Lawmakers OK managed care plan for disabled
Posted June 9, 2011
Raleigh, N.C. — Lawmakers on Thursday signed off on a controversial shift toward managed care that could affect thousands of families statewide who receive services for mental health, developmental disabilities and substance abuse.
The change, which would expand a pilot program statewide, would mean that more than 16,000 people would lose their independent case managers.
"The direction in which you're moving is a dangerous one, one that will have long-lasting impacts and effects that devastate those at your mercy," Sean Webb, who cares for his brother, told lawmakers during a committee hearing.
"It's going to be harmful," said Terry Miller, who cares for her 30-year-old daughter. "You don't know until you've walked in my shoes what it means to be a parent of a child with a disability in North Carolina."
Several lawmakers said they understand, to an extent, people's concerns.
"I can tell you firsthand, my wife and I know what it's like taking turns sleeping at night. We know what it's like to work through some of the system issues. It's not pleasant," said Rep. Jeff Barnhart, R-Cabarrus.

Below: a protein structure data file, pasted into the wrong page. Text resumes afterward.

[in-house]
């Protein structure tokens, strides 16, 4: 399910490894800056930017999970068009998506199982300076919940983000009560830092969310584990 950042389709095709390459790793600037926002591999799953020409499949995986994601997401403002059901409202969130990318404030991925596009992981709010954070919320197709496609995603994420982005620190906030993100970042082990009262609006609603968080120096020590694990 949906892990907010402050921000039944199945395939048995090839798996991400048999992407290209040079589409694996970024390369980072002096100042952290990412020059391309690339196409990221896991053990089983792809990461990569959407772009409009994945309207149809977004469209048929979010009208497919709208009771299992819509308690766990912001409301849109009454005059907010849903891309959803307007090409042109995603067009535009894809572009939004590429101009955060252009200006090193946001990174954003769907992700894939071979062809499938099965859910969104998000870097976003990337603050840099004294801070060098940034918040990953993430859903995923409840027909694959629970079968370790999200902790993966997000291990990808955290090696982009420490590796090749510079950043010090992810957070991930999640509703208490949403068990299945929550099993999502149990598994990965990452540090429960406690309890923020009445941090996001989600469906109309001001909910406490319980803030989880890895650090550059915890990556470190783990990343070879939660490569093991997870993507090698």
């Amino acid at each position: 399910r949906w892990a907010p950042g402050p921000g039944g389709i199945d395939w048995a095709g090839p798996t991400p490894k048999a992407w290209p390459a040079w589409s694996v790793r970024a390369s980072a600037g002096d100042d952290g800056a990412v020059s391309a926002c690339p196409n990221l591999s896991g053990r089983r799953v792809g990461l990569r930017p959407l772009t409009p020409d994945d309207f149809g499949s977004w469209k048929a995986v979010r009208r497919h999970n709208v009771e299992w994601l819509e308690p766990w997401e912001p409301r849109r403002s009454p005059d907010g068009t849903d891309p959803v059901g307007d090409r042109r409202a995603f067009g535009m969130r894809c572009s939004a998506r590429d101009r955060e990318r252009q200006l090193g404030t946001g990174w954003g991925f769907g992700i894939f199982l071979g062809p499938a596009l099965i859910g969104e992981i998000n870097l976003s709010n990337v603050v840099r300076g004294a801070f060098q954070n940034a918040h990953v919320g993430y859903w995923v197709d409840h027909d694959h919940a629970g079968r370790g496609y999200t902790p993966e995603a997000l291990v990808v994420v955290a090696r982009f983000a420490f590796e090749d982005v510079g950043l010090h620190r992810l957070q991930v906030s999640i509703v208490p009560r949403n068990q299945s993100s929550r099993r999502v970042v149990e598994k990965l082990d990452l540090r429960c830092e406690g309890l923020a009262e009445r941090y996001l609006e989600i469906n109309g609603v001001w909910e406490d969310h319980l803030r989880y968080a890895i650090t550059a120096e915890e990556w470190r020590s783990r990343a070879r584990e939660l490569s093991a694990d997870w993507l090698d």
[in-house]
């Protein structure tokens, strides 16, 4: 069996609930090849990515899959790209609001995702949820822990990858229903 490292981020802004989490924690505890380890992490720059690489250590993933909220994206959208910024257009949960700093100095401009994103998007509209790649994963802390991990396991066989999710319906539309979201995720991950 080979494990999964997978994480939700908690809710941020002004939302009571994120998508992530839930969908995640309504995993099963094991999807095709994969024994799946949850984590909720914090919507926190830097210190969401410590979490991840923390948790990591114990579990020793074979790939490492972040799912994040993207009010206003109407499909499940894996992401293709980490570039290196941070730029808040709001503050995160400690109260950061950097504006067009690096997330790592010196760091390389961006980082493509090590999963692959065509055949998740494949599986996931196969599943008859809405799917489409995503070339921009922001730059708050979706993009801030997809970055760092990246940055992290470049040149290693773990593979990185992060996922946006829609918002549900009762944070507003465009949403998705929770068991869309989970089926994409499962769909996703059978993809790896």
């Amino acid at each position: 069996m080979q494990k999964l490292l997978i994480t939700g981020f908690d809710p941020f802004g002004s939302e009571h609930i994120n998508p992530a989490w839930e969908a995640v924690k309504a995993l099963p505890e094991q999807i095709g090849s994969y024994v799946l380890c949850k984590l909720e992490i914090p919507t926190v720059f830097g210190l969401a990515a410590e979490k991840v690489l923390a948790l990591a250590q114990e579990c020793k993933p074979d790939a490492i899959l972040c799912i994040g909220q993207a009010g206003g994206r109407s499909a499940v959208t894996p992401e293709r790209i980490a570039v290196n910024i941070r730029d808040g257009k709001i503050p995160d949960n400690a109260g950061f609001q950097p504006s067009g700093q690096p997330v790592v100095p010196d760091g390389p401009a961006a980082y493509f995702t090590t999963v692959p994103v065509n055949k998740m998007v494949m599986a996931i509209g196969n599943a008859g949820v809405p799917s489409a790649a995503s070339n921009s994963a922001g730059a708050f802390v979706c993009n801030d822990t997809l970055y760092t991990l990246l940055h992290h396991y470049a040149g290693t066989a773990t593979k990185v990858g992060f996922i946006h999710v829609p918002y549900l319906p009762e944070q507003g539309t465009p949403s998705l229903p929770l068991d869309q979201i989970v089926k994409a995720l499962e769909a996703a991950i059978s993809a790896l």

Secretary of Health and Human Services Lanier Cansler said the managed care pilot program, which has been operating in the Piedmont area for six years, has proven there is incentive to provide the care people need.
"If they don't, they have to pay for that institutional care or emergency department care, et cetera, so they want to make sure they accomplish goals to help people have better lives to stay well," Cansler said.
The pilot program went through "rocky times" initially, he said, but eventually it was able to reduce costs and open care up to more people, including many who have been on waiting lists.
If Gov. Beverly Perdue signs the legislation into law, Cansler said, the plan is to have the program statewide by the end of 2013.
Many families expressed apprehension about the pending change.
"The devil's always in the details, and in those details, families are never asked to be a part of that," said Paula Cox Fishman, who has a mentally handicapped sister.